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JPC Allen Writes

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Monday Sparks

Monday Sparks — Writing Prompts: Christmas Haiku

sunrise-w3850768_1280I haven’t had a poetry prompt in awhile, so here’s one for Christmas Haiku. My haiku has seventeen syllables but not in the correct lines. Instead of lines of five, seven, and five syllables, I  have lines of five, six, and six syllables. But I thought the lines worked better than way.

When darkness descends

And seems to have no end,

The Son will rise again.

If you’re inspired, share below!

Monday Sparks — Writing Prompts: What’s the Christmas Story?

horse-w19244_1280This month on my blog, the theme is Christmas. Anything and everything Christmas.

For Monday Sparks, I’ll post a photo and suggest a style of writing or genre for a Christmas story. For the photo above, I chose historical fiction because it looks like sleighs are gliding ahead of a horse with a rider, who is watching them.

Here’s my version. It’s historical fiction, but as usual, I have to work in a sinister element:

With a nudge from my heel, Midnight slipped out of the tree line and onto the snow-clogged road.

Even without the heavy snowfall, I doubted Deke Black and the other man driving the sleighs ahead would notice me. They were having too much fun, singing and laughing, as the horses pulled the supplies for Old Man Turner’s annual Christmas party.

But I hung back, watching. Deke Black was my only link, and tonight was my last chance to get him to confess what he knew about Old Man Turner and the mine.

Monday Sparks — Writing Prompts: What’s the Story?

drownw-3690715_1280My featured author this week is Ronnel Kay Gibson, whose short story “Those Who Stayed” in Christmas fiction off the beaten path, is a drama centered around a life-changing question.

My prompt isn’t the same question, but I thought I’d choose one that had similar consequences. Your main characters is alone by a body of water and sees someone who looks like he’s drowning. What does she do?

If she’s a strong swimmer, does she try to rescue him? What if she isn’t? Does she still try? Should she try to get help? Or risk her life? The answers depend on your character, whether the incident is at the beginning, middle, or end of your plot, and what theme you are trying to explore. If the drowning or near-drowning kicks off a story, I’ll treat it differently than if it was the climax.

So what’s the story you imagine from this photo?

Monday Sparks — Writing Prompts: What’s the Story?

fruitw-1022520_1280This prompt ties in with the short story guest blogger Sandra Merville Hart will be writing about on Thursday. “Not This Year” is a family drama, set in the 1980’s. But family drama is timeless.

This photo grabbed my attention because no one in it looks happy, and a few people look decidedly unhappy. What is story behind this family’s trip to the grocery store? Here’s my version.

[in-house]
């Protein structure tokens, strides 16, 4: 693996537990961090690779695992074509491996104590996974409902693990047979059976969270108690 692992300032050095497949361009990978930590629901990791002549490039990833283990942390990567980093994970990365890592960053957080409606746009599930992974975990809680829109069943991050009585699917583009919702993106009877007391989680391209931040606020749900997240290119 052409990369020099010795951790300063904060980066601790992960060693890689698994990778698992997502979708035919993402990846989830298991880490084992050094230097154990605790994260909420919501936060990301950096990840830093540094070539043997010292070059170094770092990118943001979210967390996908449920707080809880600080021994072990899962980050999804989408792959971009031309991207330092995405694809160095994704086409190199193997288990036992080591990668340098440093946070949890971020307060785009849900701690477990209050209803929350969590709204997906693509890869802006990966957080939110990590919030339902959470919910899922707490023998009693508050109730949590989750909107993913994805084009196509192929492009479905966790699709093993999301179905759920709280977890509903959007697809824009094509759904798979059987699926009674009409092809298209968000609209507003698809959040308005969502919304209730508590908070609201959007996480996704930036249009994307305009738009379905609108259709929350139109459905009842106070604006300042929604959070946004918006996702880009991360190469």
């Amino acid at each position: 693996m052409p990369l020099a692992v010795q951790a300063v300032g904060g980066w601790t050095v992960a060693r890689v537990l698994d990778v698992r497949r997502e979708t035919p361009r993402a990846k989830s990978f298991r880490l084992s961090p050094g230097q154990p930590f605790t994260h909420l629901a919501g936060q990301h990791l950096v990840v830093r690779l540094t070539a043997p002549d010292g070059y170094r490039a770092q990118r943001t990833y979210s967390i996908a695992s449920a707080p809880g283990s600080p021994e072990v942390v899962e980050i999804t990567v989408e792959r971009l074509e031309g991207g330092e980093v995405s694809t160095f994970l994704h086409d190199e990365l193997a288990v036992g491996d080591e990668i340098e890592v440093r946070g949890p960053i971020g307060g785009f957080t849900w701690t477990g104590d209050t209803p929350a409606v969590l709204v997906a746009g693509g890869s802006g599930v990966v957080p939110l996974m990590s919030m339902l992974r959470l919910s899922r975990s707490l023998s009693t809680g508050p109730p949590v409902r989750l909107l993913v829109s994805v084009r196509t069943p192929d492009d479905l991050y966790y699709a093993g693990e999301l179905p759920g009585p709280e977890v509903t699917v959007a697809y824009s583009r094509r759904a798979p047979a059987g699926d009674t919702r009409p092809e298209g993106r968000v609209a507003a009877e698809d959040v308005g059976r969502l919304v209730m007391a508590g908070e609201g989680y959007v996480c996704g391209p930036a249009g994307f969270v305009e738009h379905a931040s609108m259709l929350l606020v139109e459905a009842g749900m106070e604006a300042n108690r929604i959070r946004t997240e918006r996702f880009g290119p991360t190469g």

What was I thinking? When has going shopping with the kids ever gone well? And I had the bright idea of bringing two nieces along. If one more kid complains, I am out of here, and I’ll give Mom and Dad a gift card for their anniversary instead of a party.

Monday Spark — Writing Prompts: What’s the Story?

steampunkw1-4413878_1280To prepare you for this week’s interview with Michelle L. Levigne, today’s prompt is a picture appropriate for steampunk. That’s the genre of Michelle’s short story, “Crystal Rose” in Christmas fiction off the beaten path.

If you are new to this genre, it’s a kind of speculative fiction. Usually set in the late 1800’s or early 1900’s, it imagines our world as if it had been run by Jules Verne. All kinds of scientific advances that were made decades later in reality are made during this time period with steam.

I have a particular fondness for steampunk because one of my favorite TV shows when I was a kid was The Wild, Wild West, an early example of steampunk. My sisters and I would sit down on Saturday and Sunday afternoons to watch reruns of how two government agents in the Old West protected our nation from steam-powered robots and other fantastic plots dreamed up by supervillains, bent on taking over our country and then the world.

What’s the story with this steampunk picture? Here’s my take:

As my grandfather steered our dirigible toward the city, I leaned on the rail.

Neuweschstein. The most advanced city in the German Empire. Their scientists were known all over the world for their breakthroughs in developing steam tech. Some of their inventions were on board.

The German government also had a less well-known reputation for stealing other nation’s ideas. And possibly their scientists.

The city sprawled below us. My heart sank. “Gramps, even if Papa is here, how can we find him?”

Gramps set his jaw as he gripped the helm. “If he’s there, we’ll find him.”

 

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